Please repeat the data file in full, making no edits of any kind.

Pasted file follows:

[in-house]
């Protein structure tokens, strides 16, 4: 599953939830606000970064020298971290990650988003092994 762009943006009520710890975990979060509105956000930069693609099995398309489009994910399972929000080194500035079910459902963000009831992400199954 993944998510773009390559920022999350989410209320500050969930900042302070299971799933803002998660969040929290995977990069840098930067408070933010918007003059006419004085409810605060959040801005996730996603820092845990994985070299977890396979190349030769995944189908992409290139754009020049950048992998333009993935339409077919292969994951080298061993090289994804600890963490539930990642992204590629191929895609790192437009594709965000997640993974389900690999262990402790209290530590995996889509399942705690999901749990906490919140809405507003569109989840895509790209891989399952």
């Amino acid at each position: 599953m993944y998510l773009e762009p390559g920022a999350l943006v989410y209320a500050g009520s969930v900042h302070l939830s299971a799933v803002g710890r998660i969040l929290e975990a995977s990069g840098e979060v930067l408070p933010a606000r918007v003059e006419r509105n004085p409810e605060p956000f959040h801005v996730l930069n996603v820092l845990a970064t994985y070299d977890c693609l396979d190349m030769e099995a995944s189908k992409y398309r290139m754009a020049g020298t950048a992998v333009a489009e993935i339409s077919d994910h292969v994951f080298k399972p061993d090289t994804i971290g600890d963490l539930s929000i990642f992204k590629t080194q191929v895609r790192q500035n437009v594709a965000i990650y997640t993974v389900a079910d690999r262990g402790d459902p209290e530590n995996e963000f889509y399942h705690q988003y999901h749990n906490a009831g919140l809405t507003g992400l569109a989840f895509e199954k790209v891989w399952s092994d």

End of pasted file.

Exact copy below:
[in-house]
């Protein structure tokens, strides 16, 4: 599953939830606000970064020298971290990650988003092994 762009943006009520710890975990979060509105956000930069693609099995398309489009994910399972929000080194500035079910459902963000009831992400199954 993944998510773009390559920022999350989410209320500050969930900042302070299971799933803002998660969040929290995977990069840098930067408070933010918007003059006419004085409810605060959040801005996730996603820092845990994985070299977890396979190349030769995944189908992409290139754009020049950048992998333009993935339409077919292969994951080298061993090289994804600890963490539930990642992204590629191929895609790192437009594709965000997640993974389900690999262990402790209290530590995996889509399942705690999901749990906490919140809405507003569109989840895509790209891989399952």
């Amino acid at each position: 599953m993944y998510l773009e762009p390559g920022a999350l943006v989410y209320a500050g009520s969930v900042h302070l939830s299971a799933v803002g710890r998660i969040l929290e975990a995977s990069g840098e979060v930067l408070p933010a606000r918007v003059e006419r509105n004085p409810e605060p956000f959040h801005v996730l930069n996603v820092l845990a970064t994985y070299d977890c693609l396979d190349m030769e099995a995944s189908k992409y398309r290139m754009a020049g020298t950048a992998v333009a489009e993935i339409s077919d994910h292969v994951f080298k399972p061993d090289t994804i971290g600890d963490l539930s929000i990642f992204k590629t080194q191929v895609r790192q500035n437009v594709a965000i990650y997640t993974v389900a079910d690999r262990g402790d459902p209290e530590n995996e963000f889509y399942h705690q988003y999901h749990n906490a009831g919140l809405t507003g992400l569109a989840f895509e199954k790209v891989w399952s092994d």